Posted by Brian Micklethwait at 11:27 PM
Category: Higher educationHistory
[0]
February 11, 2003
Sean Gabb teaches the young ladies of Asia

Last Friday morning I visited what was once called the City Polytechnic, and then the London Guildhall University, and is now part of something bigger called London Metropolitan University. My friend Sean Gabb teaches there, and I was attending one of his classes, as part of my ongoing project of snooping on and talking to different sorts of teachers and reporting back to you people on what I find.

Sean's students were mostly youngish Asian ladies, a dozen of them, and there were also two young men. One of the men and a few of the ladies were European, but most of those present were Japanese or Thai. Sean stood up and lectured at one end of the room, and his students all sat around in a large rectangle of joined up small tables like the delegates at an international conference, or the managers of a company, taking notes, and listening carefully to what Sean was telling them. I'd guess the age of everyone to be about 20. They were doing a preliminary course after which they were all hoping to move on to a full university course.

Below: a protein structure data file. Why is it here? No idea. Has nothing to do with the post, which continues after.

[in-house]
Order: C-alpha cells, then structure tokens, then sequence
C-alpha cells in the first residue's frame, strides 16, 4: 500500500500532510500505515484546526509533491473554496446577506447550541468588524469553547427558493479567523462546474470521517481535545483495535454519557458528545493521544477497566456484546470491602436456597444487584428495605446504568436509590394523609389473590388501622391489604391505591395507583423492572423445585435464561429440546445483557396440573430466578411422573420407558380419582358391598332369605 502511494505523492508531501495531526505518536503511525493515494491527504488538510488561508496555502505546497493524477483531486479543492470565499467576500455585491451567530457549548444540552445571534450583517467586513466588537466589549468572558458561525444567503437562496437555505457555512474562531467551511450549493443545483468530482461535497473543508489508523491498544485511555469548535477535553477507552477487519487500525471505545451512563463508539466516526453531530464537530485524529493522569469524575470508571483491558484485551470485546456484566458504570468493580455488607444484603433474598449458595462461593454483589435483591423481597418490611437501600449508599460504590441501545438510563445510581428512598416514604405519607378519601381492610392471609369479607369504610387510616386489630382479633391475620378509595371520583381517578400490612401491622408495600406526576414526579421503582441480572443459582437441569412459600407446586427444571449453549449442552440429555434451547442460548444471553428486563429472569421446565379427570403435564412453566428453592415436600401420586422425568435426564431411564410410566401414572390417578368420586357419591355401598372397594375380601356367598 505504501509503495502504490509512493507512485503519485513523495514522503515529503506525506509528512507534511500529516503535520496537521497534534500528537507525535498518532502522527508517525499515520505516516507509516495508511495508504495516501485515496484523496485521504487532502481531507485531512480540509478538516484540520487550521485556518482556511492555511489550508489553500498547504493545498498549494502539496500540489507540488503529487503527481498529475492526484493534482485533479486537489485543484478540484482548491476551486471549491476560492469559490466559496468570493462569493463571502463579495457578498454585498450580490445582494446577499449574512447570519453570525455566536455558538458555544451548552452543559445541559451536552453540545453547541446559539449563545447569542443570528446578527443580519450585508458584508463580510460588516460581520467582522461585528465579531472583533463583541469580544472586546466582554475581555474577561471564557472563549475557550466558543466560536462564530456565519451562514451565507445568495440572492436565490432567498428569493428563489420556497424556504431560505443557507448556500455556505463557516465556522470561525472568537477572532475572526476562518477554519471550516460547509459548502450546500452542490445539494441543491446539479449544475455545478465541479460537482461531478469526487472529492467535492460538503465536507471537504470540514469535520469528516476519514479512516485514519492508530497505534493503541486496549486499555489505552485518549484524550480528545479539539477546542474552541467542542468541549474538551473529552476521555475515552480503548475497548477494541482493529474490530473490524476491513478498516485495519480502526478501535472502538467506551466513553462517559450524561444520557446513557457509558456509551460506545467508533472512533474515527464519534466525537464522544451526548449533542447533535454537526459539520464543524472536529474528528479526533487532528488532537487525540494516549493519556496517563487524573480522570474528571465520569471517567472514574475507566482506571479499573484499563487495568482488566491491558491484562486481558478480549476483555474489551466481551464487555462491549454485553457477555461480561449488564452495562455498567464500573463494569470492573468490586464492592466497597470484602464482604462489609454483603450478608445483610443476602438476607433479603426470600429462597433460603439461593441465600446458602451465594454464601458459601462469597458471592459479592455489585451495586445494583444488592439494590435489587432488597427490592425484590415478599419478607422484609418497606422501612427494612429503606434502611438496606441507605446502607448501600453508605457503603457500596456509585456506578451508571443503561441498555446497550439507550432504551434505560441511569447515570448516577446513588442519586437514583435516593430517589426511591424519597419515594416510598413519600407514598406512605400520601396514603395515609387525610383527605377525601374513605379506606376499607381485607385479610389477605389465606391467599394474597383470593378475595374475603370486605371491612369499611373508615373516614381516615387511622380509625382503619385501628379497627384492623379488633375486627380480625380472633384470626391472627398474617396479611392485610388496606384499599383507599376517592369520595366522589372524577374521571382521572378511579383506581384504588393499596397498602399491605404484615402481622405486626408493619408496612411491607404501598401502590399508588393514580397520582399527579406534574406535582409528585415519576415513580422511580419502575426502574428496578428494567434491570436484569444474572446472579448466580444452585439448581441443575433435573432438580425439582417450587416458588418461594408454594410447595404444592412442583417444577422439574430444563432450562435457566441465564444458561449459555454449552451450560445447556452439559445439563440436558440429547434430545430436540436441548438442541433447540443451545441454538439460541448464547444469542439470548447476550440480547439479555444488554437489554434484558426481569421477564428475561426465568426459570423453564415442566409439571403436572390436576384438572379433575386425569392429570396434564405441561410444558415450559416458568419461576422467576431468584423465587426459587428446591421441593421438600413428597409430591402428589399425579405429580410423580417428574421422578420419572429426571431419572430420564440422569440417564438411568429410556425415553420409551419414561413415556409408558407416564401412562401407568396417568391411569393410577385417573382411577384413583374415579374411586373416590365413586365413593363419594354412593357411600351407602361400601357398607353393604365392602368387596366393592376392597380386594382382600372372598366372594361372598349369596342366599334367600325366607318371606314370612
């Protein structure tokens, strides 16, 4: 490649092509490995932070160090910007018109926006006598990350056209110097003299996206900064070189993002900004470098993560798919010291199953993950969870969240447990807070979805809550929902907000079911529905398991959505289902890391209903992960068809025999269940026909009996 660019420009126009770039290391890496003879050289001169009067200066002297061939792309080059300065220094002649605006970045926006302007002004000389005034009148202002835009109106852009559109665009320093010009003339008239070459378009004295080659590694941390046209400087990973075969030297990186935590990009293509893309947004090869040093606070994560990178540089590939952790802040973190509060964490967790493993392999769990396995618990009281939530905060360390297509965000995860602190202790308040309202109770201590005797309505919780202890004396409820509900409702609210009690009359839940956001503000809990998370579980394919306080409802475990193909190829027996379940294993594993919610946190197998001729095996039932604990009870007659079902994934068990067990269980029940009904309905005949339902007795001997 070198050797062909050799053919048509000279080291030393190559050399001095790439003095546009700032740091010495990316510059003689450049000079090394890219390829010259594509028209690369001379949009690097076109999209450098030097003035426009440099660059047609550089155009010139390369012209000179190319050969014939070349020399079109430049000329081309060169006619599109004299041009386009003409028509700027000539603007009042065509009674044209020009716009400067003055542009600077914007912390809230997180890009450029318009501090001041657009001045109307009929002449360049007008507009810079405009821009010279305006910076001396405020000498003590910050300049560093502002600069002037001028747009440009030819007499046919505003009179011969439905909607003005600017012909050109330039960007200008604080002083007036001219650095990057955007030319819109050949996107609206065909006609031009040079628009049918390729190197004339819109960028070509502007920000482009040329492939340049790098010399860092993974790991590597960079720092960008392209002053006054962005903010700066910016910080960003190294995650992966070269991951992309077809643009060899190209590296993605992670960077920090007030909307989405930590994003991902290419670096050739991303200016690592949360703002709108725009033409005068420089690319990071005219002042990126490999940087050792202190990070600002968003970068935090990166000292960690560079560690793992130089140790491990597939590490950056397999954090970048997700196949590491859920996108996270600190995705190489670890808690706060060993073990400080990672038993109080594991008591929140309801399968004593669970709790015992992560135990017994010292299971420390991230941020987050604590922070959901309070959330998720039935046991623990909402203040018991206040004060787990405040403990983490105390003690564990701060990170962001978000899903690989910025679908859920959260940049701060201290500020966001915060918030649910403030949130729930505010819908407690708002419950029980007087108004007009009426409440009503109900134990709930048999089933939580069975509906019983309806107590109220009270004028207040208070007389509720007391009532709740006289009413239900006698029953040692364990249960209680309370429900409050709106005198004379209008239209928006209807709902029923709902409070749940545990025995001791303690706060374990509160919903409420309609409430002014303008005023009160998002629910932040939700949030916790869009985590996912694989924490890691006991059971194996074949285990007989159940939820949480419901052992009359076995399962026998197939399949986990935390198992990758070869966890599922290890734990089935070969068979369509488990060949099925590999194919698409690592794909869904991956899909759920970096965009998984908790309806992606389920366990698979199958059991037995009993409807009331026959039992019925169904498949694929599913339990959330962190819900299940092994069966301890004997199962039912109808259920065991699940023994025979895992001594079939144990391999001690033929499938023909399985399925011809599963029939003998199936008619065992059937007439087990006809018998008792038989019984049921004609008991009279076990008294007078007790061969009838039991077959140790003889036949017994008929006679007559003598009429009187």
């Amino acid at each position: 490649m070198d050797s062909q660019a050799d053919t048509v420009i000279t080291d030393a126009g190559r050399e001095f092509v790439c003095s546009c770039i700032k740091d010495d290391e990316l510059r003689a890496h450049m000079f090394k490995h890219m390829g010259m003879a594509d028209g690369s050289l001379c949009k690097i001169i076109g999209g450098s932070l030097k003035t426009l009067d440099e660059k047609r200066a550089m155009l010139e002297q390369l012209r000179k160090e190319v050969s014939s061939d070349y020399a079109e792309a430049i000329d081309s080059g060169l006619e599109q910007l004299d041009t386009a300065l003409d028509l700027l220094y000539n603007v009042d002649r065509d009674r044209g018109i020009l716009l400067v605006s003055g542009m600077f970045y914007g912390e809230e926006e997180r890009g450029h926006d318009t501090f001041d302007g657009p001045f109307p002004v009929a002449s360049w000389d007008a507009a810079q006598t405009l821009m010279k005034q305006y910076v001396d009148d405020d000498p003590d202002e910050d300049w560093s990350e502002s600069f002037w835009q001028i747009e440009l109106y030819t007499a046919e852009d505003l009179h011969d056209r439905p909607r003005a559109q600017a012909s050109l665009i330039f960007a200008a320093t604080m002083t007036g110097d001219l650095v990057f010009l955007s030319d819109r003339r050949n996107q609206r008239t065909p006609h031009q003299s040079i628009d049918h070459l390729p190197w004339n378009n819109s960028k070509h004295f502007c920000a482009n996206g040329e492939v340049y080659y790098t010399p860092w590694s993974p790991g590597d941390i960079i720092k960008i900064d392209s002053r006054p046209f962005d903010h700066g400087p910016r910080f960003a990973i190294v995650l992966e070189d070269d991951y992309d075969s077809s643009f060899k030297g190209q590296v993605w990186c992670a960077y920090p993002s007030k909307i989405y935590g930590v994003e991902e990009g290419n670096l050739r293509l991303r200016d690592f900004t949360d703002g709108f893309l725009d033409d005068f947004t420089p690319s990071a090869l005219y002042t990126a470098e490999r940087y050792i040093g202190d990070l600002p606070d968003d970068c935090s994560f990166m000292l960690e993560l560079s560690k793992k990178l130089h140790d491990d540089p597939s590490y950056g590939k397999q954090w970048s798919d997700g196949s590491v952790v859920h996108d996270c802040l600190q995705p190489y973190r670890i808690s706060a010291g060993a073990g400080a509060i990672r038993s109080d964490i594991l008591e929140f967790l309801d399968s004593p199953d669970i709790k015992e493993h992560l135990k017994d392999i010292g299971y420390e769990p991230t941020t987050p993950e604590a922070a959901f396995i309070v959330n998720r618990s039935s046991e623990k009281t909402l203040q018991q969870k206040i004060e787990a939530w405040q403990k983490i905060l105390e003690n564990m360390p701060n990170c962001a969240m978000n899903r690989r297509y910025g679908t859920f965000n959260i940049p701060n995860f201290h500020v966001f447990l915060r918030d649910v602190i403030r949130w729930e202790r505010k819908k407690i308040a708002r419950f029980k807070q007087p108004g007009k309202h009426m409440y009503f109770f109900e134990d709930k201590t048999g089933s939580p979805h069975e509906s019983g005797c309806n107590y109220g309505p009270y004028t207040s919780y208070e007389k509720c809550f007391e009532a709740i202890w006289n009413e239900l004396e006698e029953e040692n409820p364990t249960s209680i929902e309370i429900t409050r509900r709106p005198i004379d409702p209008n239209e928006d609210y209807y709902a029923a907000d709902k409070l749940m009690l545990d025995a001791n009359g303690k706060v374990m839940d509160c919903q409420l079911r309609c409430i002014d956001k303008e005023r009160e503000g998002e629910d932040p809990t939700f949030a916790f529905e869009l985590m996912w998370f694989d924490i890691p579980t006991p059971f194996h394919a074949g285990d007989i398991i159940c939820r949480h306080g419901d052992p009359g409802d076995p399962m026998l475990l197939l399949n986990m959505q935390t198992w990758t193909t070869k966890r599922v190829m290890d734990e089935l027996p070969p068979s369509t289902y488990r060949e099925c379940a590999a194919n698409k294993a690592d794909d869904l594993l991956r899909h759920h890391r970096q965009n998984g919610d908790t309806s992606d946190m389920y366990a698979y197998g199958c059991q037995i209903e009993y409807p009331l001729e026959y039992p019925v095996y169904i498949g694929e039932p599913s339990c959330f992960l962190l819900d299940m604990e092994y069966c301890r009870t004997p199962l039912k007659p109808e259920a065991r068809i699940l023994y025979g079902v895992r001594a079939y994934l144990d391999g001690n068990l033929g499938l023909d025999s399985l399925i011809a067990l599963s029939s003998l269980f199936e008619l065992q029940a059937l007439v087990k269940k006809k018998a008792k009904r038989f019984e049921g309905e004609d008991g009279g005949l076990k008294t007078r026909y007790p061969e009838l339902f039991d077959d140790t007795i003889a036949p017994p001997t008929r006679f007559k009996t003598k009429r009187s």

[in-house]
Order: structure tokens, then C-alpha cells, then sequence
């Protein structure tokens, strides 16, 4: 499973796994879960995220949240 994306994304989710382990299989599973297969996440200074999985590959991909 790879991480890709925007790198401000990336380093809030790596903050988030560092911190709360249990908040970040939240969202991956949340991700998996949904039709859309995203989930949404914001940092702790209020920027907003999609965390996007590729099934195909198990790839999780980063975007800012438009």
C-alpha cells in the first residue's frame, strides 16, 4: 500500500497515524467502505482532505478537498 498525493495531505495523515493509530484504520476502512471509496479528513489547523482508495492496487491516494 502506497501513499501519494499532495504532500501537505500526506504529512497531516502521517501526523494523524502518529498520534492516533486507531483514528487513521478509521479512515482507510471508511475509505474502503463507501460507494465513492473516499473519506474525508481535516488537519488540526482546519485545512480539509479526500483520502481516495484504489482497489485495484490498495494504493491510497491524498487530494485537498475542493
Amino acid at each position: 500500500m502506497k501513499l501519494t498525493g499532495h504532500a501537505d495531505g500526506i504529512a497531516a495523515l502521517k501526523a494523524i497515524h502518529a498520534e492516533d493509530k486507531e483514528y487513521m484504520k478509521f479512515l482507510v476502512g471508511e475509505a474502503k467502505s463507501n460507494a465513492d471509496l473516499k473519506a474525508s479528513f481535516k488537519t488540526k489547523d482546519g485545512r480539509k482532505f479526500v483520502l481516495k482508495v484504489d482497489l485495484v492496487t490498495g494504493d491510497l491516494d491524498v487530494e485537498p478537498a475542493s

Sean was telling them about free trade. I was intrigued by the way he handled his own bias, which is strongly in favour of free trade. I am strongly in favour of free trade, he said, but many others are not. He supplied many websites to the students on various handouts he had prepared, the majority to pro free traders, but some to opponents of it. One of the pro free trade websites was the Libertarian Alliance, and two of my own pieces were even cited. I do not believe that this was merely done because I was due to visit the class.